And make no mistake: though the character work is excellent and there is a lot of humor, Civil War is a heavy movie. I won’t lie, it’s going to be hard for some fans to watch these superheroes we’ve grown to love over the years turn on each other. There isn’t a unifying Big Bad to bring them all together in the end; every climactic confrontation in Civil War is between good guys and good guys. Neither side “turns bad” – these are all the same characters we’ve seen work together and save each other over and over in the past. Their relationships are still there (some have even grown stronger since the last time we saw them), but this conflict draws a line in the sand between them, and their differences seem irreconcilable.
In many ways, watching Civil War feels like sitting in on a fight between family members, and in that sense, it can be unsettling. These are all people that love each other, who ultimately don’t want any harm to come to the opposing side, but who also can’t let them win. They know exactly where to hit so it hurts – both metaphorically and physically. It’s different than watching the team battle a bad guy, for as the movie goes on, it’s evident that the fighting isn’t only wearing down the characters physically, but emotionally as well. Sometimes, when my kids come to me crying, I have to ask them, “Is it your body that was hurt, or was it your feelings?” And the answer, for most of Civil War, is both. With every triumphant punch landed, there’s an element of loss, of cracks spiderwebbing across these relationships which were once so strong, and wondering how much more they can take before they shatter.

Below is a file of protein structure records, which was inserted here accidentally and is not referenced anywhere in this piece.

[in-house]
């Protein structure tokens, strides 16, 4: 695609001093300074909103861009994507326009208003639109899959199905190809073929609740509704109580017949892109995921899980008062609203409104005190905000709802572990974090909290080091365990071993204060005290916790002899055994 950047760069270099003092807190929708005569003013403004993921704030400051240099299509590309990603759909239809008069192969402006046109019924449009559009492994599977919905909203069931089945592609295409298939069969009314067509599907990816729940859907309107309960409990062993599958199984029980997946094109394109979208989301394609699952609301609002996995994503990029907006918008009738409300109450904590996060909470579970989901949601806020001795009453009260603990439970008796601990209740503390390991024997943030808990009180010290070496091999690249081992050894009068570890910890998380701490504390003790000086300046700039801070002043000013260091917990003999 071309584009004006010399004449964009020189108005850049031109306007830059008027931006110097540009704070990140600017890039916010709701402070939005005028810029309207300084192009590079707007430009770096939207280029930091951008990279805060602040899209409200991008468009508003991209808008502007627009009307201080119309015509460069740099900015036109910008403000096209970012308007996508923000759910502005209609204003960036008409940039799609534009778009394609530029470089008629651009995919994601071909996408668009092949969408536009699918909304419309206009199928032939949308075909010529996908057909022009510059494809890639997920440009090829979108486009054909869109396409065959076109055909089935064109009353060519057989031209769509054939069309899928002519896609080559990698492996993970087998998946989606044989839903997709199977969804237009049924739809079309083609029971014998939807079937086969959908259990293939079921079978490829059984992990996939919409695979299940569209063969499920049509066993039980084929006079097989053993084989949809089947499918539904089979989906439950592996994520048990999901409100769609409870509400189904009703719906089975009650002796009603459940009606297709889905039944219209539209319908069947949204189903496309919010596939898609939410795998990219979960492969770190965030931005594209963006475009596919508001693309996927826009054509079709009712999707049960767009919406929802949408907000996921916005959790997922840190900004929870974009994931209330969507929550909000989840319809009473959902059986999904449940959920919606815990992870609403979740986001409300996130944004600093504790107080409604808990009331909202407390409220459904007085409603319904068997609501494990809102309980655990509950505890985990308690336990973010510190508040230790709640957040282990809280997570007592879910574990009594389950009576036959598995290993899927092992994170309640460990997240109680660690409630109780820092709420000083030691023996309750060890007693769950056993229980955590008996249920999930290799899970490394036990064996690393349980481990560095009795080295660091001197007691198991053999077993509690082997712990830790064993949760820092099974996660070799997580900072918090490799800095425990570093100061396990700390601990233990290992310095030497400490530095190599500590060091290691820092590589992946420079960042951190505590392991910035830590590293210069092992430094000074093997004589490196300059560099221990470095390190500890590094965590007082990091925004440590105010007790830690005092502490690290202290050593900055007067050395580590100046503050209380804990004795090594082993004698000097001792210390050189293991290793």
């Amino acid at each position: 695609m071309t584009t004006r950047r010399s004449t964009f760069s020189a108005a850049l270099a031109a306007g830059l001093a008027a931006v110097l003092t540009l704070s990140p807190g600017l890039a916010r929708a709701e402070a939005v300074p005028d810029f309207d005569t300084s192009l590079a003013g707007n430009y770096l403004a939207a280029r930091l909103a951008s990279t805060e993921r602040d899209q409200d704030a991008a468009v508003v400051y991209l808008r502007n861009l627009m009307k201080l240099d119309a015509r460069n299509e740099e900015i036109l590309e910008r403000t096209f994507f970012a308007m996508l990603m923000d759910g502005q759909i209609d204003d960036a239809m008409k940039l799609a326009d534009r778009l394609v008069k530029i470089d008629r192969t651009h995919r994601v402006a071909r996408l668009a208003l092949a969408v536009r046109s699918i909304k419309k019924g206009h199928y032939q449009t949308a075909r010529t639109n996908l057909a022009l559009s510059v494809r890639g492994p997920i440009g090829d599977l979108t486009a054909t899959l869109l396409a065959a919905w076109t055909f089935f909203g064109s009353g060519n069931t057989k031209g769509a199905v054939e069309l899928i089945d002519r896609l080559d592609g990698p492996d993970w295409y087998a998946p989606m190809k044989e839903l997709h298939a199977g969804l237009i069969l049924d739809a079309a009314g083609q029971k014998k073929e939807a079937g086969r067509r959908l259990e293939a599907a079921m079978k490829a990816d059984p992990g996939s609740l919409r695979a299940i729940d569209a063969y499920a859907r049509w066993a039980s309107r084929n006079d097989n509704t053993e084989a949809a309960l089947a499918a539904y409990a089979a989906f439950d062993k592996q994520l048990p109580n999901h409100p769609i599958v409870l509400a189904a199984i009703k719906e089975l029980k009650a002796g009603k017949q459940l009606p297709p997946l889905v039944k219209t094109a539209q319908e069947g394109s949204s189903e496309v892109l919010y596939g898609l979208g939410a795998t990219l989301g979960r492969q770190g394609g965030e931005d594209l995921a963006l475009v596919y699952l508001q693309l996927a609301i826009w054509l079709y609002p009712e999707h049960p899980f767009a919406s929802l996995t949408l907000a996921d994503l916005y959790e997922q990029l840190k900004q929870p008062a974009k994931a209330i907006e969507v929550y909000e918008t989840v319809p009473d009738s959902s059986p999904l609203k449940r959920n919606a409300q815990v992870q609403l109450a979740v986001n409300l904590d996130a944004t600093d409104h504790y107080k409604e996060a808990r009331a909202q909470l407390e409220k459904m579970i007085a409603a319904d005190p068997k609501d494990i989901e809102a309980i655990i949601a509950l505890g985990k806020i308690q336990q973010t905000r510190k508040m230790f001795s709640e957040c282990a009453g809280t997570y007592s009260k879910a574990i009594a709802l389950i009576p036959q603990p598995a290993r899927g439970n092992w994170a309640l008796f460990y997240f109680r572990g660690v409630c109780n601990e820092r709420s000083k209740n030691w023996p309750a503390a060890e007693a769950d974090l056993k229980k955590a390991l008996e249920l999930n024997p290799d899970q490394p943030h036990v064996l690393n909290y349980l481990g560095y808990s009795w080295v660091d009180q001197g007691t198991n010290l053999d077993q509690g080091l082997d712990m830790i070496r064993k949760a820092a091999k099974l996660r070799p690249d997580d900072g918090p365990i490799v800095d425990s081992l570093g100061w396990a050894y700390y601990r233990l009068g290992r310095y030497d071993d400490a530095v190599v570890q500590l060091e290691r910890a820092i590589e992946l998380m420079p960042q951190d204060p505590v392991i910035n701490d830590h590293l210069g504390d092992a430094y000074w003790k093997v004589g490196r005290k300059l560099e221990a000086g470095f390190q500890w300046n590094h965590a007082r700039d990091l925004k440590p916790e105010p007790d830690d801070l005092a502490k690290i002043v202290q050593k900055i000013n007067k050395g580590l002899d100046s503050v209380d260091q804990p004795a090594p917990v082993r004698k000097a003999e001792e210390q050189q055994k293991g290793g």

Whether or not they’ve shattered by the end of the movie is open to the interpretation of the viewer. In my opinion, they haven’t – they’ve taken some serious hits, but I feel like they still weathered the storm – but I’ve spoken to others who disagree. There’s a compelling argument to be made for either side, and I’m not going to tell you which way to feel, only that I think the movie wants you to leave the theater hopeful. Whether it succeeds is up to you.
No, Civil War isn’t a perfect movie. There was way too much shaky-cam for my liking, making some of the brilliantly choreographed action sequences difficult to follow. There’s a (minor) romantic subplot that feels a little forced and very poorly timed. The viewer has to make a few leaps of logic in order to understand why a couple characters are there, and a few more to make the timeline of the movie make sense (I know they have access to some fast jets, but man). And, while this isn’t a fault of the movie itself, the film’s marketing campaign gave away way too many of the movie’s key moments ahead of release. But these are small gripes, barely enough to ding even half a star off the overall rating.
And none of those tiny complaints feel important when you consider that Civil War accomplished something I thought might be impossible after Age of Ultron: It gave me a thrilling, action-packed, thoroughly compelling ensemble film that fit seamlessly into the Marvel Cinematic Universe, introduced new characters, furthered the plot of old characters, addressed the continuity of nearly all the preceding movies, and permanently changed the terrain of where Marvel can go from here. For me, that is enough to not only establish Civil War as one of my very favorite Marvel offerings to date, but to raise the bar for what I expect from Marvel Studios for the foreseeable future.